Separating the cyber from the crime in cybercrime

The tool used to commit a crime might amplify harm and justify more severe punishment but it doesn’t change the nature of the crime.

A judge dropped the “cyberbullying” conviction against the woman who allegedly contributed to the suicide of a 13 year old girl.

The judge found the particular law she was prosecuted under, “illegally accessing a computer”, was unconstitutionally vague and could be applied to anyone who violated a social network’s terms and conditions.

The defendant says she never should have been prosecuted.

Here’s what she was accused of doing:

Prosecutors said Drew sought to humiliate Megan by helping create a fictitious teenage boy on the social networking site and by sending flirtatious messages to the girl in his name. The fake boy then dumped Megan in a message, saying the world would be better without her.

She hanged herself a short time later, in October 2006, in the St. Louis suburb of Dardenne Prairie, Mo.

If an adult, disguises him or herself as a teen and uses that false identity to approach a thirteen year old child for the purpose of manipulating and harming that child, isn’t that a crime?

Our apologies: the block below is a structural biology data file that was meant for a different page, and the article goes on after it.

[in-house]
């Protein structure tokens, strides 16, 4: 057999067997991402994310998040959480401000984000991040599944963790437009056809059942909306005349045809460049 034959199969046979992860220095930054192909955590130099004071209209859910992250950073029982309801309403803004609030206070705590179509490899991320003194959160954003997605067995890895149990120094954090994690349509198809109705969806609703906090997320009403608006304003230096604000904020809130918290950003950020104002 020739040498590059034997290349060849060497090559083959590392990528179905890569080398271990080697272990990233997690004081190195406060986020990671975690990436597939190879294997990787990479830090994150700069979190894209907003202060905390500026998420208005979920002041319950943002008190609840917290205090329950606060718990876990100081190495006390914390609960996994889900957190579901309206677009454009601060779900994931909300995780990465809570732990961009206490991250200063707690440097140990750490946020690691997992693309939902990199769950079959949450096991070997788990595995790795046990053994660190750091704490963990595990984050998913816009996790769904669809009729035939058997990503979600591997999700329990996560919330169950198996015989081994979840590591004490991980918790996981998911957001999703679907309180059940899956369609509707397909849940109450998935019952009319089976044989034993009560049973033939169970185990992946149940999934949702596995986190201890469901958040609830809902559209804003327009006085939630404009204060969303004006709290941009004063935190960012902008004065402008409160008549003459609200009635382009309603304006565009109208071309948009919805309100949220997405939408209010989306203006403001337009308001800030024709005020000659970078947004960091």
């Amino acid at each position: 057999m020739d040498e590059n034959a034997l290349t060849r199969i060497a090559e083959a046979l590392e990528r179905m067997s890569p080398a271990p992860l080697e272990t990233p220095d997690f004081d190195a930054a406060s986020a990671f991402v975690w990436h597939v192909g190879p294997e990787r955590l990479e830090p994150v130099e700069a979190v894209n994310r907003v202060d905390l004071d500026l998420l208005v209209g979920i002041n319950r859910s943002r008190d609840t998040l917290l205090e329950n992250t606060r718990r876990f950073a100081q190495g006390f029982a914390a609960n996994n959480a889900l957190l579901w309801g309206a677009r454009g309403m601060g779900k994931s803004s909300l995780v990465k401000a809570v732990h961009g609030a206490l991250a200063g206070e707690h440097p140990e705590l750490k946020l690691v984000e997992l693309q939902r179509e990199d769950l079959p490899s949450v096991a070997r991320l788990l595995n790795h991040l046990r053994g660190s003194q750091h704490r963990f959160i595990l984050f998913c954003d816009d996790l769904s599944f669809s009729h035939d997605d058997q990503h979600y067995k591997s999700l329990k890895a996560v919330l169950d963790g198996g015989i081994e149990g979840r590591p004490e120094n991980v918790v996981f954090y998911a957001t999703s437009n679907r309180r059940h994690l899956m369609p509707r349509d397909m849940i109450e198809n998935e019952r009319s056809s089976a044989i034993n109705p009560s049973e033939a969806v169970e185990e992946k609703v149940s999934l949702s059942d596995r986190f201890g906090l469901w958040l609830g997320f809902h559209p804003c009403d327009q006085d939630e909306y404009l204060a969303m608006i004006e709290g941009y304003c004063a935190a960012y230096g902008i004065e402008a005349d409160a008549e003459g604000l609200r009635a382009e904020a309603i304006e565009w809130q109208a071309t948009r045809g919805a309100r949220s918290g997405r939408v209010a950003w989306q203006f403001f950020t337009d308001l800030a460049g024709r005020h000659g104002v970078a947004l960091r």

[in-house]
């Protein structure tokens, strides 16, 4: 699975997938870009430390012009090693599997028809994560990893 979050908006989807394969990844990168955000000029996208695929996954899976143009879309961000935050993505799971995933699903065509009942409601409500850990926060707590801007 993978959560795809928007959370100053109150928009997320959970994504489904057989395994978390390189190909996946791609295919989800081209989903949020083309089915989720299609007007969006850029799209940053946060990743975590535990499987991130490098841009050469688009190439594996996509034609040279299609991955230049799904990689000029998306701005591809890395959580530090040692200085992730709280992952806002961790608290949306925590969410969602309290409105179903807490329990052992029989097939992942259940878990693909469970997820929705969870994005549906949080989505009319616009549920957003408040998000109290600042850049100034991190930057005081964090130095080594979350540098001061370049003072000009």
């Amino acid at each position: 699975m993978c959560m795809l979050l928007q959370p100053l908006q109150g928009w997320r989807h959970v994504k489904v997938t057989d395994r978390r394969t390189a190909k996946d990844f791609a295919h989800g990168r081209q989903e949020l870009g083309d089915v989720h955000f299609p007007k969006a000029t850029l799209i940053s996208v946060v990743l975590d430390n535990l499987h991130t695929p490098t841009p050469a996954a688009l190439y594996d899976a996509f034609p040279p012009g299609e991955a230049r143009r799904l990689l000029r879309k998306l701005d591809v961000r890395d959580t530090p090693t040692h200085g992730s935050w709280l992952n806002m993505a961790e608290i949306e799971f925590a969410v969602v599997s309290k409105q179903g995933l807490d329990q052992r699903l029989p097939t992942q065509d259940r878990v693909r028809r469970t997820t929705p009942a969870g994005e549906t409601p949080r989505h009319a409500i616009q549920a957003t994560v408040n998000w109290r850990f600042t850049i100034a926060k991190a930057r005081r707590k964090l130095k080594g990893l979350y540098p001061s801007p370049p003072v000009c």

If the direct result of those actions is mental anguish for that child — if the indirect result is the death of that child, isn’t that a crime?

If not, we need to reform our existing laws not distract ourselves coining a new “cybercrime” to describe people who happen to do this using MySpace.

Defendant Says Dismissal of MySpace Hoax Case Linked to Suicide Was ‘‘Proper’ – washingtonpost.com http://bit.ly/lyAoa

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About Ken Judy

I am an executive manager, software developer, father and husband trying to do more good than harm. I am an agile practitioner. I say this fully aware I say nothing. Sold as a tool to solve problems, agile is more a set of principles that encourage us to confront problems. Broad adoption of the jargon has not resulted in wide embrace of these principles. I strive to create material and human good by respecting co-workers, telling truth to employers, improving my skills, and caring for the people affected by the software I help build.